Overclaiming is Criminal

36 Pages Posted: 8 Sep 2016  

Oskar Liivak

Cornell University - Law School

Date Written: September 7, 2016


For some time patent law has been criticized for a flood of bad patents. Patents of questionable validity are being issued with broad often-nebulous boundaries. A majority of the blame for these bad patents has fallen on the shoulders of the Patent and Trademark Office (PTO). Bad patents exist, so the argument goes, because the PTO has improperly issued them. In response the PTO has launched a major initiative to improve patent quality. Our singular focus on the PTO though threatens to overlook the other major player responsible for patent quality – patent applicants. Currently patent applicants are not seen as having any particular duty to seek only good patents. Today applicants can seek excessively broad claims if they want to. It is the PTO’s job to police against such excessive claims. This article shows this prevalent practice of overclaiming is dangerously mistaken. Though not generally appreciated, the patent statute includes powerful features that put a significant duty on applicants and their patent attorneys to file only properly sized patent claims. As shown, applicants have a duty to file claims that do not exceed their invention. And though it likely comes as a surprise to much of the patent bar, that duty is enforced by criminal sanctions. Simply put, willful overclaiming is criminal; it is a felony.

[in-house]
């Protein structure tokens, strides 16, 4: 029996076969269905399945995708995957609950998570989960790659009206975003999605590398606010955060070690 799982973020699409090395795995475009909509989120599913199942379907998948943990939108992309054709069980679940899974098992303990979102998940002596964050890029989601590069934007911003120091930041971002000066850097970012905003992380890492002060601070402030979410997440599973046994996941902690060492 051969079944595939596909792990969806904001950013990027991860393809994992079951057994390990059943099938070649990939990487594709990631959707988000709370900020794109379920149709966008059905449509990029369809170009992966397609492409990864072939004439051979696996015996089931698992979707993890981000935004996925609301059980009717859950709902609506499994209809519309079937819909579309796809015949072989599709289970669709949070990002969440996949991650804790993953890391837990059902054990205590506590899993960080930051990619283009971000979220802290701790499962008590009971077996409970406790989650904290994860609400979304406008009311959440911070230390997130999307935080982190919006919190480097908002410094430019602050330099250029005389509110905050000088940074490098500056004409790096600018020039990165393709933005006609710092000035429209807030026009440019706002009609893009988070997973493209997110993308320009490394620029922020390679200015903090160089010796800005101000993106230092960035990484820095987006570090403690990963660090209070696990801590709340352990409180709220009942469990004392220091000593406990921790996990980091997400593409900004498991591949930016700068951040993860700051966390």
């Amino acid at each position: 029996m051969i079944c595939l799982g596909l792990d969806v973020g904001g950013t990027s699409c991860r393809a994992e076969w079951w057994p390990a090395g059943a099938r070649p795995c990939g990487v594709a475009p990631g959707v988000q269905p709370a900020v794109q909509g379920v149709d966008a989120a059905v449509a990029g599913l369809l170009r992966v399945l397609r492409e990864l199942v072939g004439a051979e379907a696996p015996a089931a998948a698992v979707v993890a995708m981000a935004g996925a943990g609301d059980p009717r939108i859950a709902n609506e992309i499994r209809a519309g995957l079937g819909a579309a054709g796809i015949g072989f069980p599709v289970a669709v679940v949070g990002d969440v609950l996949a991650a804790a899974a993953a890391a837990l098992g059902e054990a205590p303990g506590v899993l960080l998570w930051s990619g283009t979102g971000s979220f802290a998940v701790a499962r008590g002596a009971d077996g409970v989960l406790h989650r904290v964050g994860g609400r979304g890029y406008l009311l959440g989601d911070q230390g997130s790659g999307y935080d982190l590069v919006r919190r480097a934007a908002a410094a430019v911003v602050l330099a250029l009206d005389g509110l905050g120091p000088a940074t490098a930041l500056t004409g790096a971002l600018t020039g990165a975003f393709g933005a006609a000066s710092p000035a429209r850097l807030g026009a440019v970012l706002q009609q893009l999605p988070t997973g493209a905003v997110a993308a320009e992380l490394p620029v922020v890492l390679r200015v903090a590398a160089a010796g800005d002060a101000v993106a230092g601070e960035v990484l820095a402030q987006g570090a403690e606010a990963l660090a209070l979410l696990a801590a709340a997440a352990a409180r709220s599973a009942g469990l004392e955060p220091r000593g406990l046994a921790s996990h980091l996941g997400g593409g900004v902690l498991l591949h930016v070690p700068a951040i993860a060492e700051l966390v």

Keywords: Patent, Invention, Claiming, Functional Claiming, Oath, False Statement

Suggested Citation

Liivak, Oskar, Overclaiming is Criminal (September 7, 2016). Cornell Legal Studies Research Paper No. 16-35. Available at SSRN: https://ssrn.com/abstract=2836165 or http://dx.doi.org/10.2139/ssrn.2836165

Oskar Liivak (Contact Author)

Cornell University - Law School ( email )

Myron Taylor Hall
Cornell University
Ithaca, NY 14853-4901
United States
607-255-1715 (Phone)

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